All posts tagged: Art

Converge: Mark Salmon x Column Arts Agency

Normally I’d refrain from praising myself, and this is definitely not the time to challenge old habits. Though in this case, it was probably my humble self that played a tiny part in bringing both sides to the table for photography-design-fusion project ‘Converge’. A few months ago, a tweet from Will Astbury’s Column Arts Agency – who already mounted the incredible ‘Triple Hop’ exhibition together with Test Space & Honest Brew – turned up in my twitter feed, hunting for a Birmingham-based photographer. My first idea was Mark Salmon, who recently collaborated with me for a story in The Quarterly, so I gladly put down his name for the raffle. Apparently, it did work out quite well. For ‘Converge’, which has been commissioned for annual visual arts festival Eye Candy, Mark teamed up with Birmingham Royal Ballet dancers Celine Gittens, Kit Holder and Anna Monleon to produce some really sweet live-action shots. Column Arts in turn send off an ace selection of their represented artists, including Trou, Joshua Billingham, Sweaty Eskimo, Laura Tinald, Joel Millerchip or Guy McKinley, to run riot on Mark’s images and add their very …

Shilpa Gupta: ‘There is no Border here’

Last time I hopped on a train to Glasgow, the extensive GENERATION project, celebrating 25 years of contemporary art in Scotland, was still in full swing at almost every art space downtown. To be honest, when I came over last weekend, I didn’t mean to pay the Gallery of Modern Art another visit yet again or even had the foggiest idea what was on. At the end of the day, when push comes to shove, there’s less pleasant places to seek shelter from the pouring rain than the halls of GoMA. So why not have a look around?, I wondered. Maybe I should do that more often, cause ‘Art from Elsewhere’ certainly was pretty much amazing. Curated by David Elliot, the show assembles a set of works recently purchased by six major UK museums, covering themes like life in conflict zones, oppressive government regimes, the advent of capitalism and post-colonial experiences. After I eagerly wandered through the exhibition space, passing by prominent pieces like Meschac Gaba’s socio-critical installation ‘Brazilian Bank’ or Józef Robakowski’s film chronicle ‘View from my window’, I particularly dwelled on …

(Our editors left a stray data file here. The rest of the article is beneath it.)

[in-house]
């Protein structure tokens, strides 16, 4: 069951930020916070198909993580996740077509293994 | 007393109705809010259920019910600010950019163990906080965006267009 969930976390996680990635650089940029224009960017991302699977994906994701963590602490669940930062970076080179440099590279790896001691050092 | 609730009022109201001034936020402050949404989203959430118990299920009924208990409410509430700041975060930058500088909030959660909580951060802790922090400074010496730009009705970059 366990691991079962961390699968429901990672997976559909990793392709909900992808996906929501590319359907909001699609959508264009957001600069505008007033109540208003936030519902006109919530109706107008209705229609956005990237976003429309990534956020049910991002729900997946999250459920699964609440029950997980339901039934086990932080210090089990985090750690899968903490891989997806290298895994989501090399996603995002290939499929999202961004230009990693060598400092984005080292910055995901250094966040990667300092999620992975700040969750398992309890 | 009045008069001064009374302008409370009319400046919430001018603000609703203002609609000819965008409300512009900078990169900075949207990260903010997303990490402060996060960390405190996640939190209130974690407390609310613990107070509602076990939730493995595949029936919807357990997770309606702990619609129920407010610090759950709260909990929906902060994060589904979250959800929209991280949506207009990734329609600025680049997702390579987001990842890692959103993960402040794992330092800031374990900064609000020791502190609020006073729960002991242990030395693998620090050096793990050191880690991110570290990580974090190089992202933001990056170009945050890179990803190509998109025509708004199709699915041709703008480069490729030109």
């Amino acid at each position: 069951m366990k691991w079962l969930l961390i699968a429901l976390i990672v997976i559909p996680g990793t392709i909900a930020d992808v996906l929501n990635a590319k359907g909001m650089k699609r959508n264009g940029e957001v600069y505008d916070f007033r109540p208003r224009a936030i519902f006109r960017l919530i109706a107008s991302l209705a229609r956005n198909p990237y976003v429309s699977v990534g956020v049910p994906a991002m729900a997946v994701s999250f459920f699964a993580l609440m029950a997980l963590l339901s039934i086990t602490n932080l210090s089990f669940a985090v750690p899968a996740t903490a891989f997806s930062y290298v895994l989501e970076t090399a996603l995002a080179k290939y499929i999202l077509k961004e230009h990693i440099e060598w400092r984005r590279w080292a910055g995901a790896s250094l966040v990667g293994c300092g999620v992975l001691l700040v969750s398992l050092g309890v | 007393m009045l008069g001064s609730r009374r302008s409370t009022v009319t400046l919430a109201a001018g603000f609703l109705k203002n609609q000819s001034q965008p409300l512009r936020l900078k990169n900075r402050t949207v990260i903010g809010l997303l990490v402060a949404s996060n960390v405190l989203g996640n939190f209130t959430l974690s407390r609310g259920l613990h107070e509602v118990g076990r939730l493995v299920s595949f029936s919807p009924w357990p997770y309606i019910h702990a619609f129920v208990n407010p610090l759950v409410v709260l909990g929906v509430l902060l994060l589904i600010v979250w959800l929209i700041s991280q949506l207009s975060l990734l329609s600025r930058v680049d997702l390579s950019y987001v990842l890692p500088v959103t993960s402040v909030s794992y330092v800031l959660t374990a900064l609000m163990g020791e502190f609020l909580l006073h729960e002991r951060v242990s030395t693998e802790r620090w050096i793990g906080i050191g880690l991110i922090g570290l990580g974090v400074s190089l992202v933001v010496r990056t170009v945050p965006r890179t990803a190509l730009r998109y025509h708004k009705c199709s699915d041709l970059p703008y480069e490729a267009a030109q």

© Sam Baxter

A natural connection: Interview with Sam Baxter

Everyone responds differently to art. There is art we instantly feel comfortable with, art that just doesn’t appeal to us, art that inspires our fantasy and then there is art that has that little something, which makes us look more closely. That’s how I felt with Sam Baxter’s organic plant sculptures. The Dundee-based fine art graduate – who has honed her skills at Duncan of Jordanstone College of Art and Design – sees the world around her from a refreshingly different perspective and re-discovers the beauty of the outdoors with children’s eyes. As I was curious to find out more about Sam and her work, I decided to give her a heads up and shoot over a few questions about the life as a young artist, the scene up north and her natural connection with Mother Earth. Here we go! Hello Sam. For those unfamiliar with your work, please tell us a bit about yourself? I’m a Dundee based artist primarily working with plants, producing sculpture and photography. The work is inspired from plant design, my own …

The King’s Peace: Realism and War @ Stills Photography

Of late, the topic of war is unfortunately as present as ever. It almost feels as if there’s nothing else the media is reporting about. Whether it’s the Ukraine crisis, the Syrian Civil War, the struggle for supremacy in Iraq or the Gaza conflict. It makes us realize again and again that visual media is a powerful tool, which easily influences how we perceive a situation of conflict, threat and peace. Do we only get to see the Palestinian suffering or do we just close our eyes from the countless Hamas rocket attacks on Israel on the daily broadcast? Do we buy Israel’s repeated self-defence claims or is the grueling seizure of Gaza and its horrendous attacks on civilians an act of war crime? True or false, it is a matter of perspective. As part of this year’s Edinburgh Art Festival and the nationwide GENERATION programme, ‘The King’s Peace: Realism and War’ at Stills Photography questions the illusion of reality so easily achieved through the camera lens. Initially centered around Owen Logan’s brilliant photo-essay ‘Masquerade: Michael Jackson alive in …

Feature: Kareena Zerefos

Kareena is an incredible illustrator I wanted to feature for quite some time now. The Australian traveller, dog-lover and self-styled occasional artist impresses with a quirky and playful drawing style as well as her versatile use of different media and techniques – including pencil, tea, ink and graphite – and yet skilfully envelops her illustrations with a pinch of graveness, fragility and childhood nostalgia. Pretty effing great for something occasional, if you ask me. Follow Kareena’s work over here: kareenazerefos.com Facebook Instagram Twitter

‘Aden’: A silent narrative graphic novel by Laura Griffin